WEST VANCOUVER – Drew Neilson hugged his wife Amy and young son Caleb as he left the Cypress Mountain stadium to go congratulate Canadian snowboard cross teammate Mike Robertson on his Olympic silver medal Monday.
He also embraced his sister Karen, brother Wade, and several other loved ones as the men’s snowboarder cross event closed.
Neilson had earlier sat with his parents – Judy and Ben Hoy of Vernon – and watched a semifinal race. It was a fabulous place for a family reunion, and despite an 11th-place finish, Neilson was hardly looking for a crisis counsellor.
“It’s not the end of the world,” said Neilson, who was bumped by a Polish rider and settled for 17th spot at the 2006 Turin Olympics. “I’ve got these guys (family) and I’ve had a great time doing this, and I’ve still got a bit more left in me.
“We’ll take this and move forward, that’s all you can do. Last time I got crashed out. This time, I crashed myself out.”
Neilson posted the 11th fastest qualifying time in the field of 35, advancing to the eights finals. Neilson passed Pierre Vaultier of France on the first bank, but the Frenchman returned the favour on the lower bank. Both men advanced to the quarterfinals.
Neilson, a former world champion who started snowboarding as a tyke at Silver Star, met Vaultier again in the quarters. The pair had an elbow-to-elbow battle going until Neilson crashed and burned midway down the course.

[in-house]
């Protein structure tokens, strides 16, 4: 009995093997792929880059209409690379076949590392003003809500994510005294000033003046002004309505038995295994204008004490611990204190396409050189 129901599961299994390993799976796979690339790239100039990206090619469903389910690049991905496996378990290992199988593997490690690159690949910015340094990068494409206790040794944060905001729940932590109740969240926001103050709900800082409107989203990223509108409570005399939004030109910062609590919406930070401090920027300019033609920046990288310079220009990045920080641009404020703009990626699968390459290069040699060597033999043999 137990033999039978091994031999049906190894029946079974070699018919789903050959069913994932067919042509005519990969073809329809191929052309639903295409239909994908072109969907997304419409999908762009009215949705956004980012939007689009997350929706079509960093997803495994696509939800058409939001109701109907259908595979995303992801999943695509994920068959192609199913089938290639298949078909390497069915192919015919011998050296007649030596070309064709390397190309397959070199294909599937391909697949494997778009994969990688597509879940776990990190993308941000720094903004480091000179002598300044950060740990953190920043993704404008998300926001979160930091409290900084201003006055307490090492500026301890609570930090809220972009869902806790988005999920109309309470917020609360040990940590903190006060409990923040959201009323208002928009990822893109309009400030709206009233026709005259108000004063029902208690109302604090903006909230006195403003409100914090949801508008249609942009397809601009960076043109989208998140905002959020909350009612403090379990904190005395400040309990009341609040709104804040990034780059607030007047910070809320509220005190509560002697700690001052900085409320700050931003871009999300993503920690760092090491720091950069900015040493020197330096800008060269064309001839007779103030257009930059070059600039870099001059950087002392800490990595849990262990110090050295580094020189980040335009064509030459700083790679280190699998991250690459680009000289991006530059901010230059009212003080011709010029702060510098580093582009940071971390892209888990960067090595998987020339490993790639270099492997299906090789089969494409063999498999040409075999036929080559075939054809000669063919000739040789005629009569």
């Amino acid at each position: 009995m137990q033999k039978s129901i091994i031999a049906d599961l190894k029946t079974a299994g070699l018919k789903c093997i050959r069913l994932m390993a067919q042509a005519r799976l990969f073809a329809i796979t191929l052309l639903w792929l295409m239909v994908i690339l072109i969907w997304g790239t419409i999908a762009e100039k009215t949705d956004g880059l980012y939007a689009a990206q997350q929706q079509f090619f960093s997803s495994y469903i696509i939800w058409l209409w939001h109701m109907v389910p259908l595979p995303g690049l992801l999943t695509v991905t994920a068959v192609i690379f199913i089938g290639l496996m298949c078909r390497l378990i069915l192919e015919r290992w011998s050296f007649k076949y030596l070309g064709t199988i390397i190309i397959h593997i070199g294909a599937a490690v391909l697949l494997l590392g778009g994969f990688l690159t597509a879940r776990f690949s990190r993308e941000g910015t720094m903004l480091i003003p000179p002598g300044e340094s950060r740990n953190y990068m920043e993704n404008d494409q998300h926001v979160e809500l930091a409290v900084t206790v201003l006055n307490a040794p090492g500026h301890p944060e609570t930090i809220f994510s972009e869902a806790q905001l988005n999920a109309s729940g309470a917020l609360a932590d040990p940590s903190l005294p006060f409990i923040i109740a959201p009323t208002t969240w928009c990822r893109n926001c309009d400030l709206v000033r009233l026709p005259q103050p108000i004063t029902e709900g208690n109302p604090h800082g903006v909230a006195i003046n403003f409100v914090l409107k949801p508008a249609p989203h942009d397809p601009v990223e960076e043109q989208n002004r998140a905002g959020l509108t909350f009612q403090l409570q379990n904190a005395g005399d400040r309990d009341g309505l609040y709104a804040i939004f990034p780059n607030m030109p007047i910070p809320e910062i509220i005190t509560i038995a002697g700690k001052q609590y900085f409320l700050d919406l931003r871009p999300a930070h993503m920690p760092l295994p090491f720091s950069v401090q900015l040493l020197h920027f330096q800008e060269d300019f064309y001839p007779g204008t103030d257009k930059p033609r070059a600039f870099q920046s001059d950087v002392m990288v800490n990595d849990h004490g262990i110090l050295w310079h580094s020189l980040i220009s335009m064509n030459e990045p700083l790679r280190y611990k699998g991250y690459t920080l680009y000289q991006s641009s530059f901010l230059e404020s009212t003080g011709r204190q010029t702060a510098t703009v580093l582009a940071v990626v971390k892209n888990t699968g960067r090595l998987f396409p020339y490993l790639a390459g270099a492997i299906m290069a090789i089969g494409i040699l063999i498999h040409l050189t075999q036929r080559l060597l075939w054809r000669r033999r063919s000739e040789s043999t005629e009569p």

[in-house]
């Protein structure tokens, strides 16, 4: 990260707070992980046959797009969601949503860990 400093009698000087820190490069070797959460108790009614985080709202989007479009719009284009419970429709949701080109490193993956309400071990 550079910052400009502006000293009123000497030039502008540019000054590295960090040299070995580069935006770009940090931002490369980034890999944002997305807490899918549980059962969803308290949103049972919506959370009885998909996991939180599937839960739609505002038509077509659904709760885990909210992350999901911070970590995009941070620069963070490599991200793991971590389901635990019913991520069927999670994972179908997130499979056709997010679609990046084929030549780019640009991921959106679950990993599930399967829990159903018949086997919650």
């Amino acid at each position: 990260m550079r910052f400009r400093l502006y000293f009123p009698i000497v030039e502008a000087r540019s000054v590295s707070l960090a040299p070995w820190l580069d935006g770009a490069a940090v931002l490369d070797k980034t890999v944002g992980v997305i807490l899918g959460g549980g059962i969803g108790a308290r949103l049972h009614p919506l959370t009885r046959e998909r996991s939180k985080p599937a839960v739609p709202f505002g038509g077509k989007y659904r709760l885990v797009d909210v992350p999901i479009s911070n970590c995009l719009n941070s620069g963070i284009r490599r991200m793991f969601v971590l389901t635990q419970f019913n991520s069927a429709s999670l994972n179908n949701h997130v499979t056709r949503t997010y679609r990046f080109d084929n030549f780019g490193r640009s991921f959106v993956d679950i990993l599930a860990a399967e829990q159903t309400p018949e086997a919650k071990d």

“Well I blew my start so I kind of got into the mix,” said Neilson, 35. “I got forced out on the first corner into a place I didn’t want to be and I had to come back to get into the gate. Luckily, the French guys made a mess out of it too and I got into the fight, and then I just hung my toe edge into the corner too much.”
His goggles were a little dark, but he wasn’t using equipment as an excuse for his spill.
Robertson, a Squamish native, slowed down for a millisecond and was forced to settle for a silver medal. American Seth Wescott, who also struck gold at the 2006 Turin Games, came from behind to pass Robertson in the thrilling final of four riders before 4,375 noisy fans.
Bronze-medalist Tony Ramoin of France and Nate Holland of the U.S. rounded out the top group in a field of 35 riders, in a Canadian-invented sport likened to a blend of NASCAR and roller derby.
“The (time) trials didn’t go so well,” said Wescott, who qualified 17th. “I knew I would be fighting from the bad gate. I was in fourth. Nate went down; I reeled in Tony, drove his inside. Mike braked, and I went in.”
Rob Fagan of Cranbrook finished fifth and Francois Boivin of Quebec placed 12th, making for a decent Canadian showing.
Fagan beamed for the cameras and saluted the crowd after winning the small (consolation) final.